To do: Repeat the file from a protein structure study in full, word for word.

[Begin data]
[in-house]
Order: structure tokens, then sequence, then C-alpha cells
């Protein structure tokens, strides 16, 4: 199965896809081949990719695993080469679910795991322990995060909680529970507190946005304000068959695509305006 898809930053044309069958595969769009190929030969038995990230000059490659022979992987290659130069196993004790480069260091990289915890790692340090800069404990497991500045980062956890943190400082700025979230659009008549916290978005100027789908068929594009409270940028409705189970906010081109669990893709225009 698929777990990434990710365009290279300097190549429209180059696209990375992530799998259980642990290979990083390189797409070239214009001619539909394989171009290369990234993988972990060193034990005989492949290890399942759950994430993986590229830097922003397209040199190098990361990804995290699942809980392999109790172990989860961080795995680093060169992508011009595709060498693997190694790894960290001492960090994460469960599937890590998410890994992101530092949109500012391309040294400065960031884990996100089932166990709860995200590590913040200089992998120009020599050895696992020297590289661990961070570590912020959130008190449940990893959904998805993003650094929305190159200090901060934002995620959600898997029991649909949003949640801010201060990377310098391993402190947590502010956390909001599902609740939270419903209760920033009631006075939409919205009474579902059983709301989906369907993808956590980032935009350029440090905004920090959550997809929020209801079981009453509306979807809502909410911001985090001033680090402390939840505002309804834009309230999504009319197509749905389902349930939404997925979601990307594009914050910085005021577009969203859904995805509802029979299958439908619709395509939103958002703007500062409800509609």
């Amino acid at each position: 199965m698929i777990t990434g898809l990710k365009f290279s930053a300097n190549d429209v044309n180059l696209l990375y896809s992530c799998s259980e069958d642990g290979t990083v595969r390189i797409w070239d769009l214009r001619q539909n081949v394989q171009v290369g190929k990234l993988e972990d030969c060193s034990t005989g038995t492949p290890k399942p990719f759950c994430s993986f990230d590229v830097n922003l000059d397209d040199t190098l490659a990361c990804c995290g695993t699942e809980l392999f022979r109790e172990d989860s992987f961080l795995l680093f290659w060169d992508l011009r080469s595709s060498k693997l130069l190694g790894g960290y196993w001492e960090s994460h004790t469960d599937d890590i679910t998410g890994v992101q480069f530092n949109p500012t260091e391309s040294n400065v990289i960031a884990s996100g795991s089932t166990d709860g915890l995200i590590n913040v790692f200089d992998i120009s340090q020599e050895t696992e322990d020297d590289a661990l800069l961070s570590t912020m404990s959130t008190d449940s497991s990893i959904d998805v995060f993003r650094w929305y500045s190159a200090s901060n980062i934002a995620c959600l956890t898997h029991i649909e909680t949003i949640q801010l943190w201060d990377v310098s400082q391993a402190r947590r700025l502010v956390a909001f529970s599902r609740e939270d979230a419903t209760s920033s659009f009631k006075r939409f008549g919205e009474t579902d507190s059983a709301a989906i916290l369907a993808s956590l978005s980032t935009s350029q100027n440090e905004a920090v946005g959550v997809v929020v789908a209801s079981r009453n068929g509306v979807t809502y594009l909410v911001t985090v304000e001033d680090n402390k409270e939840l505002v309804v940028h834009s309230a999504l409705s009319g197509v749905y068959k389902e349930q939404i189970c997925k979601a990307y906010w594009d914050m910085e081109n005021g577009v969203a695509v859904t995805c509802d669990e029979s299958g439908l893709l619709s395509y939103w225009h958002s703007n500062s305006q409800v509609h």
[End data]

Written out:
[in-house]
Order: structure tokens, then sequence, then C-alpha cells
């Protein structure tokens, strides 16, 4: 199965896809081949990719695993080469679910795991322990995060909680529970507190946005304000068959695509305006 898809930053044309069958595969769009190929030969038995990230000059490659022979992987290659130069196993004790480069260091990289915890790692340090800069404990497991500045980062956890943190400082700025979230659009008549916290978005100027789908068929594009409270940028409705189970906010081109669990893709225009 698929777990990434990710365009290279300097190549429209180059696209990375992530799998259980642990290979990083390189797409070239214009001619539909394989171009290369990234993988972990060193034990005989492949290890399942759950994430993986590229830097922003397209040199190098990361990804995290699942809980392999109790172990989860961080795995680093060169992508011009595709060498693997190694790894960290001492960090994460469960599937890590998410890994992101530092949109500012391309040294400065960031884990996100089932166990709860995200590590913040200089992998120009020599050895696992020297590289661990961070570590912020959130008190449940990893959904998805993003650094929305190159200090901060934002995620959600898997029991649909949003949640801010201060990377310098391993402190947590502010956390909001599902609740939270419903209760920033009631006075939409919205009474579902059983709301989906369907993808956590980032935009350029440090905004920090959550997809929020209801079981009453509306979807809502909410911001985090001033680090402390939840505002309804834009309230999504009319197509749905389902349930939404997925979601990307594009914050910085005021577009969203859904995805509802029979299958439908619709395509939103958002703007500062409800509609």
């Amino acid at each position: 199965m698929i777990t990434g898809l990710k365009f290279s930053a300097n190549d429209v044309n180059l696209l990375y896809s992530c799998s259980e069958d642990g290979t990083v595969r390189i797409w070239d769009l214009r001619q539909n081949v394989q171009v290369g190929k990234l993988e972990d030969c060193s034990t005989g038995t492949p290890k399942p990719f759950c994430s993986f990230d590229v830097n922003l000059d397209d040199t190098l490659a990361c990804c995290g695993t699942e809980l392999f022979r109790e172990d989860s992987f961080l795995l680093f290659w060169d992508l011009r080469s595709s060498k693997l130069l190694g790894g960290y196993w001492e960090s994460h004790t469960d599937d890590i679910t998410g890994v992101q480069f530092n949109p500012t260091e391309s040294n400065v990289i960031a884990s996100g795991s089932t166990d709860g915890l995200i590590n913040v790692f200089d992998i120009s340090q020599e050895t696992e322990d020297d590289a661990l800069l961070s570590t912020m404990s959130t008190d449940s497991s990893i959904d998805v995060f993003r650094w929305y500045s190159a200090s901060n980062i934002a995620c959600l956890t898997h029991i649909e909680t949003i949640q801010l943190w201060d990377v310098s400082q391993a402190r947590r700025l502010v956390a909001f529970s599902r609740e939270d979230a419903t209760s920033s659009f009631k006075r939409f008549g919205e009474t579902d507190s059983a709301a989906i916290l369907a993808s956590l978005s980032t935009s350029q100027n440090e905004a920090v946005g959550v997809v929020v789908a209801s079981r009453n068929g509306v979807t809502y594009l909410v911001t985090v304000e001033d680090n402390k409270e939840l505002v309804v940028h834009s309230a999504l409705s009319g197509v749905y068959k389902e349930q939404i189970c997925k979601a990307y906010w594009d914050m910085e081109n005021g577009v969203a695509v859904t995805c509802d669990e029979s299958g439908l893709l619709s395509y939103w225009h958002s703007n500062s305006q409800v509609h």